IT, Network Spending Headed Up, Despite Economic Slowdown

IT procurement budgets are not being slowed by fears of an economic slowdown, according to a survey of Global 2000 corporations by Gartner Group, Inc.

Gartner’s survey found that 65 percent of respondents expect to increase IT budgets by 13.3 percent in 2001. And while the slowing economy may not put an end to IT spending, it is making companies examine products and vendors much more closely. CIOs are putting a fine point on the vendor selection process in order to drive maximum competitive advantage in their technology procurements. Project teams have also intensified their methodologies for selecting the equipment, software, and services that they purchase, Gartner found.

“In addition to addressing the challenges inherent in IT decisions, project teams must now counter the inevitable lengthening of purchasing cycles because of the talk of an economic slowdown,” said Jim Lebinski, vice president and research director of Gartner’s measurement vendor selection service. “Now more than ever, IT executives and the project teams they sponsor must be absolutely sure that the technology selections they make exactly meet comprehensively defined requirements.”

Lengthened sales cycles will affect the cash flow of IT vendors, many of which have already taken hits on Wall Street over the the last several months. Delays in purchasing will also translate into delayed installations of business-transforming systems such as enterprise resource planning (ERP), e-commerce, and CRM applications, which may affect the competitive positioning of firms across all industries.

Network IT professionals will also have more money to spend on their corporate network budgets this year, according to the 2001 Network World/STAT Resources IT spending survey.

The growing reliance on e-business is pushing nearly half of the large companies surveyed to invest more heavily in their networks this year. The results indicate that 2001 will be an active year in terms of network spending, especially among larger companies. A detailed analysis found that nearly half of companies with network budgets of $500,000 and more predict they’ll spend at least 11 percent more than they spent in 2000, and almost one-quarter of them expect to spend an additional 25 percent. The budget increases are not just confined to larger corporations: 40 percent of firms with mid-size budgets are predicting at increase of at least 11 percent.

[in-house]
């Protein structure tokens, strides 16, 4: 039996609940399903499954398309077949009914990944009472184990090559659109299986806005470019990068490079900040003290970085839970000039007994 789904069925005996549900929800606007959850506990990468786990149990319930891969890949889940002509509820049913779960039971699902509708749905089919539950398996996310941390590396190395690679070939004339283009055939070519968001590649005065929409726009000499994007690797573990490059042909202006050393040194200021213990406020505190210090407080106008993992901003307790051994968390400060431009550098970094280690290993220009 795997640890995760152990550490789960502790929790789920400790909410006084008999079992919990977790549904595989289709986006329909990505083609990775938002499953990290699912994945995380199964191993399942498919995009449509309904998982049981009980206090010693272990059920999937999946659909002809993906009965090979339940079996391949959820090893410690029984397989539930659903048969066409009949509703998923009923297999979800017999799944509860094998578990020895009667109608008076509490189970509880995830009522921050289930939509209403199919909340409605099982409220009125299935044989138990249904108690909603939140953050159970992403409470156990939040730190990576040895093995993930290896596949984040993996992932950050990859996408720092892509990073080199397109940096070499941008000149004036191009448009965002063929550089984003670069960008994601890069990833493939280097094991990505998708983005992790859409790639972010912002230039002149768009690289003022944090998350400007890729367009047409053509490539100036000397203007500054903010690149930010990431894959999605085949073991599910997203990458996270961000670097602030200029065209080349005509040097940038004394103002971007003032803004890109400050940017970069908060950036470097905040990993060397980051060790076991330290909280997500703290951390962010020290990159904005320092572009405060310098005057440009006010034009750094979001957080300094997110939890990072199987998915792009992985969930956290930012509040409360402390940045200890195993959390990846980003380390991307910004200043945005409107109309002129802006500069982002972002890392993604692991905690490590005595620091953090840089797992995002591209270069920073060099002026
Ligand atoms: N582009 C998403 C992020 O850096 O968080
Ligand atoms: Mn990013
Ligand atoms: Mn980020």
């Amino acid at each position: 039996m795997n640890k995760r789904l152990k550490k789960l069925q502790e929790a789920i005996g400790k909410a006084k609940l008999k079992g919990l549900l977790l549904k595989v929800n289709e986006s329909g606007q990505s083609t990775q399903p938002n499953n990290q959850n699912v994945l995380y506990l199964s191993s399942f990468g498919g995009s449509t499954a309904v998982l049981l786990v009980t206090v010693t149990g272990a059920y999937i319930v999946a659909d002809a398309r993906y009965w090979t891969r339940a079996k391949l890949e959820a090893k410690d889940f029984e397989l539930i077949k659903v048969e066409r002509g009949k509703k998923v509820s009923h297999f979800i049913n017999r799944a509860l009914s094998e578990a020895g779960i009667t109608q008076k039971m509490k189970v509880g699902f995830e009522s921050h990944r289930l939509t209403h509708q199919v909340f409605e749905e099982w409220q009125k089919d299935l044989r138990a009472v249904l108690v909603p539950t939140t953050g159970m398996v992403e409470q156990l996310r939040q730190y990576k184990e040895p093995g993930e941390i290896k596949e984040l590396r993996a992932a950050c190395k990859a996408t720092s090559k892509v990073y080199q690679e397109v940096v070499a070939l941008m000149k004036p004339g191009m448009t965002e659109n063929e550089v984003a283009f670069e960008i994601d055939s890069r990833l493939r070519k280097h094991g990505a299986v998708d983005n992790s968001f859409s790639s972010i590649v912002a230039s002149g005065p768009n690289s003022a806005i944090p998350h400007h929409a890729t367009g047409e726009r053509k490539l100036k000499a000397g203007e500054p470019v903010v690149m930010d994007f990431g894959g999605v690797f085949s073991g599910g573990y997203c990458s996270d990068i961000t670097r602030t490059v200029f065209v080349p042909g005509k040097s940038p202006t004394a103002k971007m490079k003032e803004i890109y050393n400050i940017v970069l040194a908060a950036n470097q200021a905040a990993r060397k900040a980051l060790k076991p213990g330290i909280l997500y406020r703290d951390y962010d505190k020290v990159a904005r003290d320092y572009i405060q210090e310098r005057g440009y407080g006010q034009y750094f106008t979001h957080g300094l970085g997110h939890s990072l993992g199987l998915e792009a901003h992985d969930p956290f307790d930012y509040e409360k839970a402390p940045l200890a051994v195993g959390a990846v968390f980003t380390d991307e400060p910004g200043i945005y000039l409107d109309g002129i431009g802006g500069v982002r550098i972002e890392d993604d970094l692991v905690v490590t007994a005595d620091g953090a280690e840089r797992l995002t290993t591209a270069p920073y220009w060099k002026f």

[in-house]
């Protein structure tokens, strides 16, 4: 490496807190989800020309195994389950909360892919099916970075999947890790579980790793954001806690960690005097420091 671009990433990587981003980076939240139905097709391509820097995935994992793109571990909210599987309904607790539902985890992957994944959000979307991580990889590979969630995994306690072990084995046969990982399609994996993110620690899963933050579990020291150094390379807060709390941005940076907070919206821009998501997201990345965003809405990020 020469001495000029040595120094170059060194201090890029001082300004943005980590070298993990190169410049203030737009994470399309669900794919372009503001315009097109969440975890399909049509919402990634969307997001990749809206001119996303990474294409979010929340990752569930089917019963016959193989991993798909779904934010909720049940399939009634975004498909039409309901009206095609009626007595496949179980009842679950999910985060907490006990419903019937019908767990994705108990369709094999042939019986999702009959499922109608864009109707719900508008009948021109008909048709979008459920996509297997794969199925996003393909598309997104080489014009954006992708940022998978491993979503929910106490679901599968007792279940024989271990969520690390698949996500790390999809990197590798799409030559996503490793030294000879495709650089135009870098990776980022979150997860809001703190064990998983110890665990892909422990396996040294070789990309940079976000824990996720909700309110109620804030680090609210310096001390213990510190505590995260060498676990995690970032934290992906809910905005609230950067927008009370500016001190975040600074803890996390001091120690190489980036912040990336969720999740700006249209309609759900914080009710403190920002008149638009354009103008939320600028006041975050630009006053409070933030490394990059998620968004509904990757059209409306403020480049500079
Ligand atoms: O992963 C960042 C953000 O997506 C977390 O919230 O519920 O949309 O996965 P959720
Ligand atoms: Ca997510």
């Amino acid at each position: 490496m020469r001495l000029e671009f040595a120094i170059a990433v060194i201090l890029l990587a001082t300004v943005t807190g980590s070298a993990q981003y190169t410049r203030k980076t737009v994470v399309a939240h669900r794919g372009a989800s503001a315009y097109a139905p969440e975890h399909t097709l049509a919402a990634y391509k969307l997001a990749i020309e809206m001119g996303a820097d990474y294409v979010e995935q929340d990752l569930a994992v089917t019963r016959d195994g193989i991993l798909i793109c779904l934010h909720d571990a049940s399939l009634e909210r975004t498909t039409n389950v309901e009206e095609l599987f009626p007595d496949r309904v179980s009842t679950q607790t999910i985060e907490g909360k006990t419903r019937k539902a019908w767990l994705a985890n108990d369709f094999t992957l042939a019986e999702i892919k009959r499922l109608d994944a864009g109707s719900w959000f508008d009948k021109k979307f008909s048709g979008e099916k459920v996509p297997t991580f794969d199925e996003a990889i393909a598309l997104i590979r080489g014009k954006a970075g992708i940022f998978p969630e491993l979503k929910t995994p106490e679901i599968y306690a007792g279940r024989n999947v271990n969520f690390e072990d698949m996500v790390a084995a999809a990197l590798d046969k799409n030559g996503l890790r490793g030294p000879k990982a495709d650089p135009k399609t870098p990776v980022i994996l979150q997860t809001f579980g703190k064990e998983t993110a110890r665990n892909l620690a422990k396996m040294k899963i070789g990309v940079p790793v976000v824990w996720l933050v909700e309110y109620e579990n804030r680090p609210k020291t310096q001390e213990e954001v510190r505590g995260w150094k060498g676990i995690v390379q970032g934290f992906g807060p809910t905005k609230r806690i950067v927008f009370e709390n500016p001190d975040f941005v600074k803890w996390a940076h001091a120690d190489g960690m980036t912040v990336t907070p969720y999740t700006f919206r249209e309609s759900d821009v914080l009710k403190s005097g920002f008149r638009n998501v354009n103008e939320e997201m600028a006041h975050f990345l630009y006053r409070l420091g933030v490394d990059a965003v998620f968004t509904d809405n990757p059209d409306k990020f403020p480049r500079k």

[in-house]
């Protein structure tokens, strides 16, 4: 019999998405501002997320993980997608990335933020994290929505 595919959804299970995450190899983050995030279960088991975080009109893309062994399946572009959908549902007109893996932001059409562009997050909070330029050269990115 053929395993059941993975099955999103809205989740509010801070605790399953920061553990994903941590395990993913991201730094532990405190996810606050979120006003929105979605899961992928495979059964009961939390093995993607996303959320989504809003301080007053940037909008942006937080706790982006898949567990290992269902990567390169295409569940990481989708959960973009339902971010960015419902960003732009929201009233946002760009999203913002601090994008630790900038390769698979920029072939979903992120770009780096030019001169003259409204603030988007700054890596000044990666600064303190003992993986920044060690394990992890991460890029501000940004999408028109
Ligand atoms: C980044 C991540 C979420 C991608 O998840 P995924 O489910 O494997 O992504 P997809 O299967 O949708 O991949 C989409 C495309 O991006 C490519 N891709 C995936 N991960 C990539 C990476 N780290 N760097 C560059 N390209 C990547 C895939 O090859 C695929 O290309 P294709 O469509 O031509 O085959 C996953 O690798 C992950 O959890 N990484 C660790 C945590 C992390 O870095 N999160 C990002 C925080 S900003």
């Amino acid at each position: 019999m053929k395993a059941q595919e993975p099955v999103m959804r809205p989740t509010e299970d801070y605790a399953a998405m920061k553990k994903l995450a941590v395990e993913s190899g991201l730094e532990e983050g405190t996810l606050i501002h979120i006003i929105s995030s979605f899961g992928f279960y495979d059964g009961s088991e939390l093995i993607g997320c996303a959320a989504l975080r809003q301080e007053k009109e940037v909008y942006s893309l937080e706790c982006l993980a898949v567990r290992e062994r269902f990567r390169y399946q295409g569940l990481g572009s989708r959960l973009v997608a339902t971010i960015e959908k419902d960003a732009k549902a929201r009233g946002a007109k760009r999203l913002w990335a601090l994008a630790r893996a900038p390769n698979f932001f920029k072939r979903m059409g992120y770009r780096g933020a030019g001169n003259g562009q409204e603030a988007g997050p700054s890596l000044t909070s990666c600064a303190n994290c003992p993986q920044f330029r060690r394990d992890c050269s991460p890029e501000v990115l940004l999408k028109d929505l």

The survey, which is based on a random sample of 400 qualified Network World subscribers responsible for choosing or approving network expenditures,focused on projected spending for 2001 in the following areas: capital equipment, employee labor costs, and outsourcing/services.

Other findings of the survey include:

  • 47 percent of total network budgets will be spent on capital equipment
  • 34 percent of total spending will be allocated to labor costs to run added hardware and software
  • 19 percent of total spending will be allocated for outsourcing/services
  • 71 percent of larger companies in the survey are embarking on major network projects
  • 43 percent of total respondents surveyed plan to expand their regular IT staff

Also notable among the survey’s findings is the shifting of funds to outsourcing. Large companies report that their allocation to outsourcing and services will increase an average of 38 percent in 2001 — compared to an increase of 9 percent for both small and mid-size companies. Labor costs are predicted to increase 18 percent for large companies, and 43 percent of the respondents surveyed say they plan to expand their regular staff.

Spending on IT by U.S. business organizations increased 8.7 percent as a percentage of gross revenues in 2000, compared to a 3.4 percent increase in 1999, according to a study by the META Group.

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